“Hey, Vetfaan! We’ve missed you! Where’s the fat lady?”
Vetfaan has just walked into Boggel’s Place and is dusting his pants with his wide-brimmed hat. The words stop him in his tracks. Fanny…he hasn’t been thinking about her as being fat ever since the funeral in the dunes. It’s as if he saw her in a completely different way after she sang Danny Boy at the graveside.
“I left Fanny with !Ka. She wants to spend time with him and his family for a while. Gimme a beer.” He hesitates a second before turning to Kleinpiet. “Her name is Fanny. Stop calling her a fat lady. Show some respect.”
“Whoa, big guy! Just asking, that’s all.” Kleinpiet sulks for a while. Vetfaan doesn’t normally react like this. “Sorry, man. Soo…is she okay?”
Vetfaan glances at his friend and nods. “I’m sorry, too. Yes, she’ll be fine. Let me tell you what happened…”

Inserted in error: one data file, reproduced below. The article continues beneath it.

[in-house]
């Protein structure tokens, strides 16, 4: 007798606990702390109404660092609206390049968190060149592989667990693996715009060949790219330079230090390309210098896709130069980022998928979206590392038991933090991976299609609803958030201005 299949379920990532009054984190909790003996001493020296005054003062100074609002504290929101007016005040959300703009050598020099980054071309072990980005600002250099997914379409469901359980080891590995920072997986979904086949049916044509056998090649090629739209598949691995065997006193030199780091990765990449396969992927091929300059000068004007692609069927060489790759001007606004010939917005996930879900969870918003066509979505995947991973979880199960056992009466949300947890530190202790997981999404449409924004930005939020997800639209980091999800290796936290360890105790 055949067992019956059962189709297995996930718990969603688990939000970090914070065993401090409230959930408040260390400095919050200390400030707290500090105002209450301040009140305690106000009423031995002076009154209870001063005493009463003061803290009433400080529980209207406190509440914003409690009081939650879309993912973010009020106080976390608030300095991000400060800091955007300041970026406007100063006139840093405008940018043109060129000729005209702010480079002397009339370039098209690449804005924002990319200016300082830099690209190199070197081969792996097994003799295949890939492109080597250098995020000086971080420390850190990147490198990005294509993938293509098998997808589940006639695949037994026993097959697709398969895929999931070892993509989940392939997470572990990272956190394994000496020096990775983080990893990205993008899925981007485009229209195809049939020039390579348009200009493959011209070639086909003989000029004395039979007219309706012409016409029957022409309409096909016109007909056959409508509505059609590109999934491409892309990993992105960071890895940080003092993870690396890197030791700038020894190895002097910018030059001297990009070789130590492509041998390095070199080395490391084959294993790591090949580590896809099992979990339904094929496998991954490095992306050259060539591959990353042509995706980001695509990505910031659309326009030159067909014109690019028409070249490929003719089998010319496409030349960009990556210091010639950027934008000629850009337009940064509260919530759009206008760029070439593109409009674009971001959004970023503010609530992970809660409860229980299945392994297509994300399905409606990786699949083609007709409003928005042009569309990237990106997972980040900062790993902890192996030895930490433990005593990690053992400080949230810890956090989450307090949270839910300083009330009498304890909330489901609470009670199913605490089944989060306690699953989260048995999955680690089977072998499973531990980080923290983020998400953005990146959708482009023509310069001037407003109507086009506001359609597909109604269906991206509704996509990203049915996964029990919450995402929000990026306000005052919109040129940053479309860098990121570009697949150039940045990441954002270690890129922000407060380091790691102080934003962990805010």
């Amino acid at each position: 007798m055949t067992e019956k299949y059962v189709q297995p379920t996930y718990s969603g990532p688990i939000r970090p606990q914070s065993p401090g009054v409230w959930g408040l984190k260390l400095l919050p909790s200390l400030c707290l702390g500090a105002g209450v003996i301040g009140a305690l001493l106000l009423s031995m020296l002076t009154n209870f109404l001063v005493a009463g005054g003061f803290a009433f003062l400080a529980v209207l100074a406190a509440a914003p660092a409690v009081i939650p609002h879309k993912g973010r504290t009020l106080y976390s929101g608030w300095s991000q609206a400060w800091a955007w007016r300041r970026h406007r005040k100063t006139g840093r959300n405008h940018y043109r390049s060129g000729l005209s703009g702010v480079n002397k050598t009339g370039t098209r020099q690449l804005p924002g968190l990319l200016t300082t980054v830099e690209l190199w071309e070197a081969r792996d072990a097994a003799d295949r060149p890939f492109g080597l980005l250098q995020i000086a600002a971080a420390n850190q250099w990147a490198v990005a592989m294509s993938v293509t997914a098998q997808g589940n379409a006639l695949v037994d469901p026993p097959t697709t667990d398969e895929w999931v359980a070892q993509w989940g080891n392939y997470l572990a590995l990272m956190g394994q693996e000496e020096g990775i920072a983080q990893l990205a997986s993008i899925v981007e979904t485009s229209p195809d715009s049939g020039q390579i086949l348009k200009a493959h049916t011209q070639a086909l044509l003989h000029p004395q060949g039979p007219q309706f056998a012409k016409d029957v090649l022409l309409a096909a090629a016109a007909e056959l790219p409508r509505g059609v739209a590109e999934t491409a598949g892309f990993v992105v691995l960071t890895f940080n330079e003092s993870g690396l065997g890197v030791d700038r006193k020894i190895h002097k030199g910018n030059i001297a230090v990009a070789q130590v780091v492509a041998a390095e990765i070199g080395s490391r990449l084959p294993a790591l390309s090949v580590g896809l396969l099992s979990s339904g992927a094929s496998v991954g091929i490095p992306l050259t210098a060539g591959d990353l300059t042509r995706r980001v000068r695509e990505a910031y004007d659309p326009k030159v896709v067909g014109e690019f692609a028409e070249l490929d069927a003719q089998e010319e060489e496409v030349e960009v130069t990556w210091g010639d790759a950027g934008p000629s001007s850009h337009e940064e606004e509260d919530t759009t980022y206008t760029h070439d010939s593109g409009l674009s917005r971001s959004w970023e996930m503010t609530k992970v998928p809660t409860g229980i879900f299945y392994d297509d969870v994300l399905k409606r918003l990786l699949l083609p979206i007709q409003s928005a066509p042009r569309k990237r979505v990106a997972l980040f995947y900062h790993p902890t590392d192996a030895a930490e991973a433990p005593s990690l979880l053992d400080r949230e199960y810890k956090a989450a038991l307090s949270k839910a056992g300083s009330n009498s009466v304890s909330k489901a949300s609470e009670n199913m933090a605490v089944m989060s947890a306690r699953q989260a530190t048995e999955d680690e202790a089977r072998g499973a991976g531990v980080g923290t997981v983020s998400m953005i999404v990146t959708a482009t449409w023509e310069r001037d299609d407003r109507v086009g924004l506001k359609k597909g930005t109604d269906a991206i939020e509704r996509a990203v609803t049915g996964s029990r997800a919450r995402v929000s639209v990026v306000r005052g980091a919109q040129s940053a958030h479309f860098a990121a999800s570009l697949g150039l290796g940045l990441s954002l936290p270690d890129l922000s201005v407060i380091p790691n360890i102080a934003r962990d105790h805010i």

By the time Vetfaan finishes the story, Boggel’s Place is packed. Even Mevrou sneaked in to hear about the trip.
“…so I left her there. She had one of those bulky suitcases, a sleeping bag and some provisions. I’ve never seen anybody that happy in a long time. !Ka said three moons. I must fetch her at that tree again in three months time, at full moon. He said I mustn’t worry, he’ll look after her well. And that, my friends, is that.”
“Do you think she’s taken a fancy in old !Ka?” Precilla’s question makes Vetfaan swallow twice before he answers.
“Yes. She likes him very much. But…put away the lecherous thoughts guys. !Ka is an old, happily married man. I’ve met his wife – she’s just as sweet. I think !Ka welcomes the opportunity to teach her about his culture, and he realises the value of it being written down. You know the Bushmen are on the verge of extinction; he wants to leave something – anything – behind, so that future generations may at least know about their history and culture.”
A week after Fanny was deposited in Boggel’s Place, Sally Sheppard and the TV crew arrive to do the follow-up shoot on the progress Fanny has made with Vetfaan.